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The George Moore Memorial Hall in Mealsgate
After George Moore died, a Memorial Hall was built to his memory in Mealsgate in 1879 at a cost of £1300. The inscribed foundation stone laid by his widow, can be seen located adjacent to the drive on the front right hand corner of the building. The Hall incorporated what has been described as a concert hall or lecture hall on the first floor, a library containing over six hundred volumes and rooms set aside for religious and social purposes. According to one of the residents of Railway Cottages, situated opposite the Memorial Hall, the building gradually fell into disuse during the Second World War. Apparently, the building had live-in caretakers into the 1960s and church and sports club meetings were held in the Hall. It subsequently became rather dilapidated and was eventually sold in 1982 by then trustees, John Pattison Robinson, Alexander Downie Bell and William Marr to Mr and Mrs J. J. Beattie. They then part-converted the property to a dwelling called 'Sandarma' and, for a while, a Post Office was located within the premises. Today, it is solely a private domestic residence and the present owners have reverted to the use of the building's former name, 'The George Moore Memorial Hall', which can be seen inscribed on the original large sandstone plaque above the front entrance. As well as being recognition of the building's historical importance, this gesture helps to keep the name of George Moore alive. This may just prompt others to ask who he was and what he did and thus George Moore, even now, may serve as an example of good and altruistic behaviour to others. Speaking as a pragmatist, I am bound to admit this scenario is a far more likely occurrence than the implementation of my proposed strategy for the regeneration of George Moore's altruism in twenty-first century society, but who knows, the future, tomorrow's history, is full of surprises!
The gentleman who bought The George Moore Memorial Hall from the Trustees and who began its conversion to domestic use kindly provided some photographs of the building including aerial photographs taken, I believe, at different times during the 1980s and 1990s. In 2012 The Memorial Hall is getting a facelift and scaffolding has been erected.
Although the concert hall or lecture hall, with its ornate ceiling, elaborate roof ventilation and grand entrance archway, measured some 42 feet by 25 feet, its original purpose seems to have been simply that of a Meeting Room for the members. Dancing, musical entertainment and drinking of spiritous liquors was expressly forbidden on the premises by the rules and regulations governing the use of the property (see Rules 21, 22, 23). Click here for details of some of the events that took place in the Memorial Hall. Today, the so-called concert hall on the first floor has been converted to a large landing area with four double bedrooms and store room.
I should be very interested to hear from anyone who has photographs of the interior of The Memorial Hall when it was it was in use and under the administration of the Trustees. If these could be scanned for inclusion on this website I should be delighted to add them and to acknowledge the source. If you are able to help in this respect or, indeed, provide further historical information about The Memorial Hall please contact me by email. At this time I have only a few such photographs taken inside the Memorial Hall. One of these features Mealsgate Brownies doing a play in 1969. Another photograph shows the cast of the psychological thriller, 'Night Must Fall' by Emlyn Williams performed by Mealsgate amateur dramatics group, the Allhallows Players, circa 1970, I believe. I have also been shown a photograph taken in the Hall of the a scene from J.B. Priestley's play 'An Inspector Calls'. If anyone can furnish a copy of this photograph and details of the date etc. I should be delighted to include it here. Mr Peter Marr and Mrs Jean Fearon have also provided photographs of the players in two quite large scale productions which took place in the Memorial Hall and I should welcome information about these so that I can add some annotation. So many varied activities took place within the Memorial Hall over the years. Lectures were given, meetings were held, services were conducted, a Sunday School operated, civil defence was organised, brownies met, amateur dramatics was rehearsed and performed, games like billiards and table tennis were played, schoolgirls were taught cookery, cricket teas were laid on and table-top sales were held. In the early years a a library operated and in the later years, when it first moved into private ownership, a Post Office was run in part of the building. I feel that, out there somewhere, there must be a photographic record of many of the activities that went on within the Hall and I should very much like to assemble a pictorial record on this website of events that took place in and around the Hall. If you can help, please don't hesitate to get in touch.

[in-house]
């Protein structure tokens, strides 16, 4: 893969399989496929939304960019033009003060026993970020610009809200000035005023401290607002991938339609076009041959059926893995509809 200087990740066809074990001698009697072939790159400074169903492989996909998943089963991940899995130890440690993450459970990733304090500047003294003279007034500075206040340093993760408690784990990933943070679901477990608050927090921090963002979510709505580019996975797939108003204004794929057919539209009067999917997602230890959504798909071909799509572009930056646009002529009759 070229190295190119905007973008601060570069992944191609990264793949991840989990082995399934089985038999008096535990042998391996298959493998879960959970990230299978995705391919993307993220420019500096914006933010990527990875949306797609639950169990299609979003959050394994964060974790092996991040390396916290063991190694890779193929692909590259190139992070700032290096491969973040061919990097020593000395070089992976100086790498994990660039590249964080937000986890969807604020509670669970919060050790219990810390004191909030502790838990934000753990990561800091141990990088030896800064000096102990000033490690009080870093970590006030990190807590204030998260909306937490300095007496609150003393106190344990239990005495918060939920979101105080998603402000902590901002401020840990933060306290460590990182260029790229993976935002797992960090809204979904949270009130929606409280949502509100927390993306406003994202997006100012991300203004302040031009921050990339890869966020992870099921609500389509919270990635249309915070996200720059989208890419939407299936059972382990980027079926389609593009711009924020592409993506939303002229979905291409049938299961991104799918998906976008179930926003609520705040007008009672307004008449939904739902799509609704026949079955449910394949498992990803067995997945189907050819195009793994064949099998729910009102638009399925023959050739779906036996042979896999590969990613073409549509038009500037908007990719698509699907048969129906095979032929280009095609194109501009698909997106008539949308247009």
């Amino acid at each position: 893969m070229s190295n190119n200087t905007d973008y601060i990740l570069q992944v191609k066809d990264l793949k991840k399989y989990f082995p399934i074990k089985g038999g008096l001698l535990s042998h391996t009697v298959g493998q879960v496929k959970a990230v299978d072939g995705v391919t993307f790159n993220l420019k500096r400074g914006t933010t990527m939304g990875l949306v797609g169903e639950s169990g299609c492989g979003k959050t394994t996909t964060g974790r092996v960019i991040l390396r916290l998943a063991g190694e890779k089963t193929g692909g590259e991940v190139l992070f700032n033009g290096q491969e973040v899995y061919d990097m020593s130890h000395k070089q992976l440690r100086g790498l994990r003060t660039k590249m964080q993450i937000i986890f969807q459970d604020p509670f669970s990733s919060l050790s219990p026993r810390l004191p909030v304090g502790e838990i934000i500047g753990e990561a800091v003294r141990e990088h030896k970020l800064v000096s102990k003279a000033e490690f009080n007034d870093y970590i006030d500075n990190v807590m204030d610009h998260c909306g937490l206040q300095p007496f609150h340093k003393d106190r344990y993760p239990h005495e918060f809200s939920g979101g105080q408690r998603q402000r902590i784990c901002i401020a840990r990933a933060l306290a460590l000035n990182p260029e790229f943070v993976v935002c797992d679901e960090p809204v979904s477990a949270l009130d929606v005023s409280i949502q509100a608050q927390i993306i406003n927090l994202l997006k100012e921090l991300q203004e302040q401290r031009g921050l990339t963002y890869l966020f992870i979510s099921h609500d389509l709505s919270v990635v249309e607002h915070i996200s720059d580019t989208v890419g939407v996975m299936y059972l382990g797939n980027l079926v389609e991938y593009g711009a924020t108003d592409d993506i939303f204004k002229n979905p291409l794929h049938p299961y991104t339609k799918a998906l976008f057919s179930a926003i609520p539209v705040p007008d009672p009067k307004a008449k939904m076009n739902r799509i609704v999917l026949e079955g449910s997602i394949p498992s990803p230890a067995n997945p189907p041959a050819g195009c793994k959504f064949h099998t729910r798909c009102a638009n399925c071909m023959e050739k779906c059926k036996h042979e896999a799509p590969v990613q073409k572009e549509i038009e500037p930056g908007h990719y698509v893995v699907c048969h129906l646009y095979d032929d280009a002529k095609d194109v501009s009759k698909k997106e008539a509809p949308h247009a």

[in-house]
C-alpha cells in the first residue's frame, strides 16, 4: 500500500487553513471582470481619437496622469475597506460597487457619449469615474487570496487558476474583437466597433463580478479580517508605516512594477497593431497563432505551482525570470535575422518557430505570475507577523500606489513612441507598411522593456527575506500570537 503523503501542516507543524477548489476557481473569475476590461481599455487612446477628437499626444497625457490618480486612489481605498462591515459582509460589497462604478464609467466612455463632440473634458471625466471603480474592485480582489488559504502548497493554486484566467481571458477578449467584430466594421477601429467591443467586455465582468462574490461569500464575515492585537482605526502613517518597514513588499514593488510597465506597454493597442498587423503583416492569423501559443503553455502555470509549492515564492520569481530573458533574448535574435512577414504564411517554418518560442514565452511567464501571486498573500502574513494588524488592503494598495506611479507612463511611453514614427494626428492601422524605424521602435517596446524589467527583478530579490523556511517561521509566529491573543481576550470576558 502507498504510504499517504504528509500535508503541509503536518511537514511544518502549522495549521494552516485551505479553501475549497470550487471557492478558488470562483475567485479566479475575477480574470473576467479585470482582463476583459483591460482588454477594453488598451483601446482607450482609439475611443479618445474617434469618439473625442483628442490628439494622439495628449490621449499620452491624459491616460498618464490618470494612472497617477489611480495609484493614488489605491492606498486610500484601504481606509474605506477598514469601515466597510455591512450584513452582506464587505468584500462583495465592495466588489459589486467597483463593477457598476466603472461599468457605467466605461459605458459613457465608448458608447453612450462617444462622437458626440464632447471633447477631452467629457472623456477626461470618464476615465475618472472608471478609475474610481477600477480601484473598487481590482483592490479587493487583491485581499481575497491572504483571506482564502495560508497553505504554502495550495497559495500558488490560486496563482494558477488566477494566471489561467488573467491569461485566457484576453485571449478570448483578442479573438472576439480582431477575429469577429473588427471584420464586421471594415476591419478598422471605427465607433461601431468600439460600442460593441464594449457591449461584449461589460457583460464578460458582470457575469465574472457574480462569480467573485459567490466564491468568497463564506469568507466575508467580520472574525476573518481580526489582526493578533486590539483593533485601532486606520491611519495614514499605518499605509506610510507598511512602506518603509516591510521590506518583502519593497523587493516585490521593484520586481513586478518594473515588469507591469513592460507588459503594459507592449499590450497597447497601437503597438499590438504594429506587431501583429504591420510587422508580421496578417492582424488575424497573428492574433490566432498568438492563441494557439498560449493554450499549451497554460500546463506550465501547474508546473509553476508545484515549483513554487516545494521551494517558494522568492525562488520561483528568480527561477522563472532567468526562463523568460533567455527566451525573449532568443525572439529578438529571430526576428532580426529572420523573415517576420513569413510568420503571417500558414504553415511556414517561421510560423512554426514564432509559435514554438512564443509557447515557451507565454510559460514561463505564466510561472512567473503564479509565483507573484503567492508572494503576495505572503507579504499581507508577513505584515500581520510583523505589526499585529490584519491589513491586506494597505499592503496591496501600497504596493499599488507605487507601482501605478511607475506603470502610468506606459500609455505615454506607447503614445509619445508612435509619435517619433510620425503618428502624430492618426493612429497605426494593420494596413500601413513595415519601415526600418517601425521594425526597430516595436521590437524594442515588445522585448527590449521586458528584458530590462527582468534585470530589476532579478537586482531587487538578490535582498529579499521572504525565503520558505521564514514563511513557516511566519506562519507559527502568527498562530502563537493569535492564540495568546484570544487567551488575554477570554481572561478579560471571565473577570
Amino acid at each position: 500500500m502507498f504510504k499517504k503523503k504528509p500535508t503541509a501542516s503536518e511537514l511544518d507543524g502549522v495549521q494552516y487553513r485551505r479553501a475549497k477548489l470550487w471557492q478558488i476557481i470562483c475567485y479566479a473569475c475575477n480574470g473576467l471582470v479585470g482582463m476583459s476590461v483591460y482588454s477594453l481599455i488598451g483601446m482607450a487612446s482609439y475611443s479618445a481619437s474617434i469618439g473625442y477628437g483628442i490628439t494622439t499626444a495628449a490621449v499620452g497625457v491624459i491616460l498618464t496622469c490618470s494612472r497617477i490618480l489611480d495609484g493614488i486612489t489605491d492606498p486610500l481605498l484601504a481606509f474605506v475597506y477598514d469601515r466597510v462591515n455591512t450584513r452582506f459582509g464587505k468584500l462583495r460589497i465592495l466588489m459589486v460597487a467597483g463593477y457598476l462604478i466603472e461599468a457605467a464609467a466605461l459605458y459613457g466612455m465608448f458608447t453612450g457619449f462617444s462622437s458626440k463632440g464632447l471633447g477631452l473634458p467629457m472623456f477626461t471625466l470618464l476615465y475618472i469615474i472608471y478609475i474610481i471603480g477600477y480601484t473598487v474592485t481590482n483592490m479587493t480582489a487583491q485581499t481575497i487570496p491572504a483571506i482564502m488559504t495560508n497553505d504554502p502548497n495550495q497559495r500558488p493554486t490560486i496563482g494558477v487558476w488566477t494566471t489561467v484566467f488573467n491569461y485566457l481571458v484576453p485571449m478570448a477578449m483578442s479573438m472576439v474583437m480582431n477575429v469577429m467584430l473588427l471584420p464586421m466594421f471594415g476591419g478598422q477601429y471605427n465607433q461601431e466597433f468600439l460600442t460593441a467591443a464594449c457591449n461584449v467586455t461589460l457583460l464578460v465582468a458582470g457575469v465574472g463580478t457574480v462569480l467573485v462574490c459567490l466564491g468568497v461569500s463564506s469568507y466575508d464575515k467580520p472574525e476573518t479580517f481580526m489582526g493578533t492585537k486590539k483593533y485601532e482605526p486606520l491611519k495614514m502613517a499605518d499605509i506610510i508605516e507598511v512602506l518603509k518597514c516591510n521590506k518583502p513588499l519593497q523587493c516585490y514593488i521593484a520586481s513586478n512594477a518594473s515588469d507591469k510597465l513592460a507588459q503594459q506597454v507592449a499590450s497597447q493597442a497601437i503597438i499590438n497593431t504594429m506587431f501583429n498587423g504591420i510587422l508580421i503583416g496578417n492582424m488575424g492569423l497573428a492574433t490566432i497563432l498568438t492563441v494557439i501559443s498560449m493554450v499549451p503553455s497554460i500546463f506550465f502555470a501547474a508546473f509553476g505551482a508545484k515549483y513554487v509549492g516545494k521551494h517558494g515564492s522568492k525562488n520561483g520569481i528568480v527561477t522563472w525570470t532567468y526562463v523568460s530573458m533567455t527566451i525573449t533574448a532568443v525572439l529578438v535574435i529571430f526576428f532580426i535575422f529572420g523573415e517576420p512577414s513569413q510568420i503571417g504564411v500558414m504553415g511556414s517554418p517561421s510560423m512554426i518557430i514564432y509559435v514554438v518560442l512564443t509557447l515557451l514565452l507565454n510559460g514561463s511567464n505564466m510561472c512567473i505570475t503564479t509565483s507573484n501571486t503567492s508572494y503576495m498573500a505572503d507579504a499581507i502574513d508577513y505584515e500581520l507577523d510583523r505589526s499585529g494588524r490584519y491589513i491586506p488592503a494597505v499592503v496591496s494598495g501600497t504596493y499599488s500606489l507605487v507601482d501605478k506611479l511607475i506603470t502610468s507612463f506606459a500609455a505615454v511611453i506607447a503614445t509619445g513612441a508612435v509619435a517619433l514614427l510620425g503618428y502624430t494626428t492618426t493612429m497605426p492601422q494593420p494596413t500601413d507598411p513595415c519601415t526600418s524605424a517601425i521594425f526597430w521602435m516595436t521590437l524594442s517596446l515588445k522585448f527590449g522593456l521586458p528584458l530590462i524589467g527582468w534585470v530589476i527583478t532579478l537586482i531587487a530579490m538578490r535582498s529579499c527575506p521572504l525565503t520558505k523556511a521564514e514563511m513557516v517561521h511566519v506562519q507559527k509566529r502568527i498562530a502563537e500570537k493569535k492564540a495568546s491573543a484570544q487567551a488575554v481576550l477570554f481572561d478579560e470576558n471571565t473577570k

Links to the history of the Memorial Hall